Senate Majority Leader Bill Frist (search), R-Tenn., was updated several times about his investments in blind trusts during 2002, the last time two weeks before he publicly denied any knowledge of what was in the accounts, documents show.

The updates included stock transactions involving HCA Inc., the hospital operating company founded by Frist's family.

Frist's sale of HCA stock is under scrutiny by the federal government. Nashville, Tenn.-based HCA said Friday it had received a subpoena from prosecutors for the Southern District of New York, asking for documents the company believes are related to Frist's sale of company stock this past summer.

Prosecutors also have contacted the senator's office, Frist spokesman Bob Stevenson said Friday. He said neither the senator nor his office had received a subpoena.

Frist's office confirmed the Securities and Exchange Commission was looking into the sale.

"Senator Frist had no information about the company or its performance that was not available to the public when he directed the trustees to sell the HCA stock," Stevenson said in a statement.

Frist sold his HCA stock from several blind trusts this summer, at a time when insiders in the company also were selling off shares worth $112 million from January through June. Frist aides say he sold his stock to avoid any appearance of a conflict of interest.

Frist, asked in a television interview in January 2003 whether he should sell his HCA stock, responded: "Well, I think really for our viewers it should be understood that I put this into a blind trust. So as far as I know, I own no HCA stock"

Frist, referring to his trust and those of his family, also said in the interview, "I have no control. It is illegal right now for me to know what the composition of those trusts are. So I have no idea."

Documents filed with the Senate showed that just two weeks before those comments, the trustee of the senator's trust, M. Kirk Scobey Jr., wrote to Frist that HCA stock was contributed to the trust. It was valued at $15,000 and $50,000.

The documents filed by the trustees of Frist's blind trusts were obtained by The Associated Press on Friday.

On Nov. 20, 2002, Scobey wrote Frist that 14,781 shares of HCA were sold, along with three other investments. The same day, Scobey wrote that four other investments were sold, none of them HCA stock.

On May 16, 2002, Scobey advised Frist that four investments were contributed to a Frist blind trust, including HCA stock valued at $500,000 to $1 million. A second letter the same day mentions the same four investments going into a different trust, but with different valuations, including HCA stock valued at $250,000 to $500,000.

On Jan. 14, 2002, a trustee for Frist's children notified the secretary of the Senate that two investments were added to the blind trusts (search) of Frist's sons Jonathan and Bryan — including HCA stock valued at $5,000 to $10,000. It was not clear whether Frist received a copy of the letter.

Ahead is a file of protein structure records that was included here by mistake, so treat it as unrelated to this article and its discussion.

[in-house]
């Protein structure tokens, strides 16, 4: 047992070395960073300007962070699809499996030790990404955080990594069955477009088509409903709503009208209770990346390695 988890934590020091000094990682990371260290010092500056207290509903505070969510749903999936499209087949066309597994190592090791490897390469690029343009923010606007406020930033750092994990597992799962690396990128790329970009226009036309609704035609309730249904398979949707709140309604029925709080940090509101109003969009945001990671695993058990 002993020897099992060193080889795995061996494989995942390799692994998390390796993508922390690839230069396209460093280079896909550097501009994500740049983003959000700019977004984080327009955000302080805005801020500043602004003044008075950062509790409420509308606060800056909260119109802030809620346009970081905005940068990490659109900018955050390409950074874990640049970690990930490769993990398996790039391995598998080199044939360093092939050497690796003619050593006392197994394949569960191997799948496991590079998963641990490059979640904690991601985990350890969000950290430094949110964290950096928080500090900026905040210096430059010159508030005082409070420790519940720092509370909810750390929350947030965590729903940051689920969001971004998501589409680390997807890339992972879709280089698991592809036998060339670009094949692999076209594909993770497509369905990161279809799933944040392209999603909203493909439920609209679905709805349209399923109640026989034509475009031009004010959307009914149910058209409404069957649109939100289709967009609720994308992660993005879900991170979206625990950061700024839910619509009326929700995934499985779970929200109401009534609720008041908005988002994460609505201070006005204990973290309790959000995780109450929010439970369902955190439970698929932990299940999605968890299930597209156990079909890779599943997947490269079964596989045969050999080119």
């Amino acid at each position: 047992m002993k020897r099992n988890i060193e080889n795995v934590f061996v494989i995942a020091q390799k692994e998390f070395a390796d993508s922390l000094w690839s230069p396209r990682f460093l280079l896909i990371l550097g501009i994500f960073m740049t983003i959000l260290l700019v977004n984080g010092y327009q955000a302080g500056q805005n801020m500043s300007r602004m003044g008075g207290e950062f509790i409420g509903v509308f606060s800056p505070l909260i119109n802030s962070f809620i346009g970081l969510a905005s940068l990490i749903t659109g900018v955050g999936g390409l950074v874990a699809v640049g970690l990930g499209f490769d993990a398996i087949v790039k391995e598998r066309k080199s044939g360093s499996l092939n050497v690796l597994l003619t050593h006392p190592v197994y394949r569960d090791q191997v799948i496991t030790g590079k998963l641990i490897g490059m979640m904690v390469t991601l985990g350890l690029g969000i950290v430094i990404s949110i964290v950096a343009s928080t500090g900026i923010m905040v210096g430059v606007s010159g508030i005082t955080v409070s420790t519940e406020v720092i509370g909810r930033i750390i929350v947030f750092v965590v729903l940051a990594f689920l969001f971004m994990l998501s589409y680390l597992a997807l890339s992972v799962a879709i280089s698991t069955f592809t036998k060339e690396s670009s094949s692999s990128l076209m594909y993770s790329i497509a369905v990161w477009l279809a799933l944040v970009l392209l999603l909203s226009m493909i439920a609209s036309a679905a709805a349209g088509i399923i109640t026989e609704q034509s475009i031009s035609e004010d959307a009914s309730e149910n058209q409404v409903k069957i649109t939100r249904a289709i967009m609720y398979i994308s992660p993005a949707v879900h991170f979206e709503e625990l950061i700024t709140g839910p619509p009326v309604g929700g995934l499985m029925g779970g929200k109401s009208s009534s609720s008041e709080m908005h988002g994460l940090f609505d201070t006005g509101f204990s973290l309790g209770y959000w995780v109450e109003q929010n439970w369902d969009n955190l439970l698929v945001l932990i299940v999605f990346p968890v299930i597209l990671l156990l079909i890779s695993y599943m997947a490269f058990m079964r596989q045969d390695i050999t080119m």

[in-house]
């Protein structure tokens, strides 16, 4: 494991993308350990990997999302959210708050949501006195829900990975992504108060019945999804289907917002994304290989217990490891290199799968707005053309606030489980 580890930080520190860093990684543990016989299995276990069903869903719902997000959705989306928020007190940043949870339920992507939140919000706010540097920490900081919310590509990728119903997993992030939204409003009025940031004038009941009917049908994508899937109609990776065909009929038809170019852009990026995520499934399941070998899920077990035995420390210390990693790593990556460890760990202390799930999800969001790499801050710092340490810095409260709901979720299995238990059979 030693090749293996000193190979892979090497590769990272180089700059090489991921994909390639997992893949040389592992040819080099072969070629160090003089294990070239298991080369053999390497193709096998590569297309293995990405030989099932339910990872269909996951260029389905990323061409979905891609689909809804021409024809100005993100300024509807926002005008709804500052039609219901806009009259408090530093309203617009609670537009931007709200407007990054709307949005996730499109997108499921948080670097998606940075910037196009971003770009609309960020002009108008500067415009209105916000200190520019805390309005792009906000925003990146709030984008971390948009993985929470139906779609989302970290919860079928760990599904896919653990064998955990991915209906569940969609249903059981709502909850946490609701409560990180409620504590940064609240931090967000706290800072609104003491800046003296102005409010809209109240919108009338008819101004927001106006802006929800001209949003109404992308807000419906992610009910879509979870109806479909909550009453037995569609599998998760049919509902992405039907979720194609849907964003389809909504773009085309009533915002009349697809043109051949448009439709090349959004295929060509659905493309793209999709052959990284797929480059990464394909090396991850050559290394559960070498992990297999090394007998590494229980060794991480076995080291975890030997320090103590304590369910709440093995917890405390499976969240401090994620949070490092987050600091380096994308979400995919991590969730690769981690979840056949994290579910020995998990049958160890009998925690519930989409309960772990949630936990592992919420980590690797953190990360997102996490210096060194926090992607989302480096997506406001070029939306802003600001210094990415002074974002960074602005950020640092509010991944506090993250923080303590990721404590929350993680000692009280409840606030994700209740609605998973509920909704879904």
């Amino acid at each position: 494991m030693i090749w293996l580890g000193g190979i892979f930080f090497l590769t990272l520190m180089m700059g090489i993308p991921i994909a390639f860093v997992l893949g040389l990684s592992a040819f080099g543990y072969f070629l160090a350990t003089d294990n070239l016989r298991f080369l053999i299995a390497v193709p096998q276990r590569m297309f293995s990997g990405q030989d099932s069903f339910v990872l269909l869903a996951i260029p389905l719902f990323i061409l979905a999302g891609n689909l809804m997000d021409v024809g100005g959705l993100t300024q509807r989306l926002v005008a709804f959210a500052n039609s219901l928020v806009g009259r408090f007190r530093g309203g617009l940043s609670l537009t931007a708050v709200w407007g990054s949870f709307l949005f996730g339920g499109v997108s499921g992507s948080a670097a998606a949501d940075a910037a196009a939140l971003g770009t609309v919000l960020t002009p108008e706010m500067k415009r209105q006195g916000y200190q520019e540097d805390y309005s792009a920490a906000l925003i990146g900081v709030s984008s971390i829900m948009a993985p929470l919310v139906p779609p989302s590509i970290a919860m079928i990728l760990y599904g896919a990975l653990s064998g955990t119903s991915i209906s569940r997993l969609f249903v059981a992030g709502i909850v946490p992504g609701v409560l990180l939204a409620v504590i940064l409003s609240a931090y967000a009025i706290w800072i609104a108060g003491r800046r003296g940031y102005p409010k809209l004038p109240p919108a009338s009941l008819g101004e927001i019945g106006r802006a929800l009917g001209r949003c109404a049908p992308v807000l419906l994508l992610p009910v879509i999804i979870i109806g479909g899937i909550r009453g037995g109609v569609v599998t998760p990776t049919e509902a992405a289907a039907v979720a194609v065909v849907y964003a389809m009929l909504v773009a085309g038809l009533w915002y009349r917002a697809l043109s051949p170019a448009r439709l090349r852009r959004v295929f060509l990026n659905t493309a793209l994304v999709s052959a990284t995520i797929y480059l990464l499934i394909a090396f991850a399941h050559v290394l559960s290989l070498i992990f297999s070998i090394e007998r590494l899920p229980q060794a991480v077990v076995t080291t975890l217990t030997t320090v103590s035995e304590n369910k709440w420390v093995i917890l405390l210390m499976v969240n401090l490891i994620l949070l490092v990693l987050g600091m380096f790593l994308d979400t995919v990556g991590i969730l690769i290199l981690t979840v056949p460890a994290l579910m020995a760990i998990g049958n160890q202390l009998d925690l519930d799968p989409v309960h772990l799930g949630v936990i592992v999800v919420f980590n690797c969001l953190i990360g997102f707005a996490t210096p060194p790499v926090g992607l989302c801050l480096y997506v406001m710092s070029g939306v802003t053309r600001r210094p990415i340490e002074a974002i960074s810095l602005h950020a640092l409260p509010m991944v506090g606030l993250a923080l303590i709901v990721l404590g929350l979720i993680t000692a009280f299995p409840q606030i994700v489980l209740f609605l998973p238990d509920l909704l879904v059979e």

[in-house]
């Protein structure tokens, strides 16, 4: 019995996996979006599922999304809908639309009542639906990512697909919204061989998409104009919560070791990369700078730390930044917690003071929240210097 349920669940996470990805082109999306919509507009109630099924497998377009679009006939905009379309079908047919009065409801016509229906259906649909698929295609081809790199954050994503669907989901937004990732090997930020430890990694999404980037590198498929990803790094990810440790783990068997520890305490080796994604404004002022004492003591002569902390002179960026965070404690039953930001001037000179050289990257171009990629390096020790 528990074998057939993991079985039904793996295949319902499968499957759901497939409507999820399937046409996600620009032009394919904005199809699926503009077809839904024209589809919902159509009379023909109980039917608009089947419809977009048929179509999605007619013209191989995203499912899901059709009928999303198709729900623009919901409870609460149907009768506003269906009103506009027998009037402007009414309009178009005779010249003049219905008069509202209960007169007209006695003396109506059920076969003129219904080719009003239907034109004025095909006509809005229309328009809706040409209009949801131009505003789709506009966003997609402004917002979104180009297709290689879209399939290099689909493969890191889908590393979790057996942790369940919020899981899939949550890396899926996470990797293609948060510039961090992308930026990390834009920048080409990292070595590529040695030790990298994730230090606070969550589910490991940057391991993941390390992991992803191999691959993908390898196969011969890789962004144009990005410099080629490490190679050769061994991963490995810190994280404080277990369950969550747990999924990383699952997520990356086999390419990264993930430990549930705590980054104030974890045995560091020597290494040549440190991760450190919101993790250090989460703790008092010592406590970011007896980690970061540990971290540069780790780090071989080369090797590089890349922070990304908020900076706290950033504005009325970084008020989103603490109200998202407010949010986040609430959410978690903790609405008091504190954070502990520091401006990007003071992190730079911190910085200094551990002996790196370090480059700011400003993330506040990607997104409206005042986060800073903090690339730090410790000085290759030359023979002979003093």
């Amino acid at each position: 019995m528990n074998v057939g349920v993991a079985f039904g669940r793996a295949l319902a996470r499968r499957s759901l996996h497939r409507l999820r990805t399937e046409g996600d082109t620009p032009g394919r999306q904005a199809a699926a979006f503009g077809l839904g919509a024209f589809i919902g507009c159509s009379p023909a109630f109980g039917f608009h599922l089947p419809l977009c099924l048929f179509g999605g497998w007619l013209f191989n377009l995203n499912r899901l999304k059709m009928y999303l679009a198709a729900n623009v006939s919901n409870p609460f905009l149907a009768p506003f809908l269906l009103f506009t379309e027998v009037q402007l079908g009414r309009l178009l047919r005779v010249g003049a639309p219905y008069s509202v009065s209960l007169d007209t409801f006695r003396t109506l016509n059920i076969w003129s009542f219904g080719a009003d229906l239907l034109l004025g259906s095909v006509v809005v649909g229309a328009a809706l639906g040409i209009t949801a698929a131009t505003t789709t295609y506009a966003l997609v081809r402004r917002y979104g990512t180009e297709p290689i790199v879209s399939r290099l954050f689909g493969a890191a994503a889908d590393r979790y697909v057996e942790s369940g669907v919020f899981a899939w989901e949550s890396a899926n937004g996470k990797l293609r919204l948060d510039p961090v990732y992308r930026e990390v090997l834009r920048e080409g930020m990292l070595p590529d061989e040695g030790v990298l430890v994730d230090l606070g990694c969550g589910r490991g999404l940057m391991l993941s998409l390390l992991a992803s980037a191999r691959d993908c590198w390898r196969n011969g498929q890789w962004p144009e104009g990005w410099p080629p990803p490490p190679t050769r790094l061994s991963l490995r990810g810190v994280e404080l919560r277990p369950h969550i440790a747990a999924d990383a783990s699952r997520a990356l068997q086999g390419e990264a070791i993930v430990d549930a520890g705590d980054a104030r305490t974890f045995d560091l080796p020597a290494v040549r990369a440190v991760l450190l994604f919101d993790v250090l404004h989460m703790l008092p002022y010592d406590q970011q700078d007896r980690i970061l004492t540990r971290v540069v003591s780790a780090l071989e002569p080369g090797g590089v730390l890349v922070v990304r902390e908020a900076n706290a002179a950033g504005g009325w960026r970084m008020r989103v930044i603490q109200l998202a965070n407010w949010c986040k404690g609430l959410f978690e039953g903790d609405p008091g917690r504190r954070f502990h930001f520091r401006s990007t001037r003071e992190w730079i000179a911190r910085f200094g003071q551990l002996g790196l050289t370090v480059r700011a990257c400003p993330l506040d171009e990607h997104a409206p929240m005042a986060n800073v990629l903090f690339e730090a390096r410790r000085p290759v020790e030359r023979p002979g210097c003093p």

Stevenson, the Frist spokesman, said he could not comment on the updates received by the senator. He added that Frist properly notified the Senate Ethics Committee this summer that he was initiating the sale of all remaining HCA shares, a requirement under Senate rules. All the stock was sold by July 1, including shares owned by his wife and children.

"As with the SEC, the majority leader will provide the U.S. attorney's office with any information that it needs with respect to this matter," Stevenson said.

The SEC also contacted HCA on Friday to informally request copies of the subpoenaed documents, said company spokesman Jeff Prescott. "We of course will comply with that request," he said.

Herb Haddad, a spokesman for the U.S. attorney's office in Manhattan, said the office had no comment on the matter. SEC spokesman John Nester declined to say whether the agency had contacted Frist's office.

David Becker, who was general counsel at the SEC from 2000 to 2002, noted that both Frist and HCA were being put under scrutiny.

In insider trading cases, "you connect the dots not by simply going from one dot to another but by starting at both dots and working toward the middle," Becker said. "The facts that are public don't come close to demonstrating wrongdoing. It's way too premature to have any judgment."

HCA (search), the nation's largest for-profit hospital company, was founded by Frist's father, the late Thomas Frist Sr. His brother, Thomas Jr., was formerly its CEO and chairman and remains on the board of directors. Frist is a heart surgeon by training.

Frist asked a trustee to sell all his HCA stock in June, near a 52-week price peak of $58.40 a share. Reports to the SEC showed HCA insiders sold about 2.3 million shares.

Frist's sale came about two weeks before the company issued a disappointing earnings forecast that drove its stock price down almost 16 percent by mid-July and still have not recovered. HCA rose $1.70 Friday, closing at $47.60.

The value of Frist's stock at the time of the sale was not disclosed. Earlier this year, he reported blind trusts with all holdings valued at $7 million to $35 million.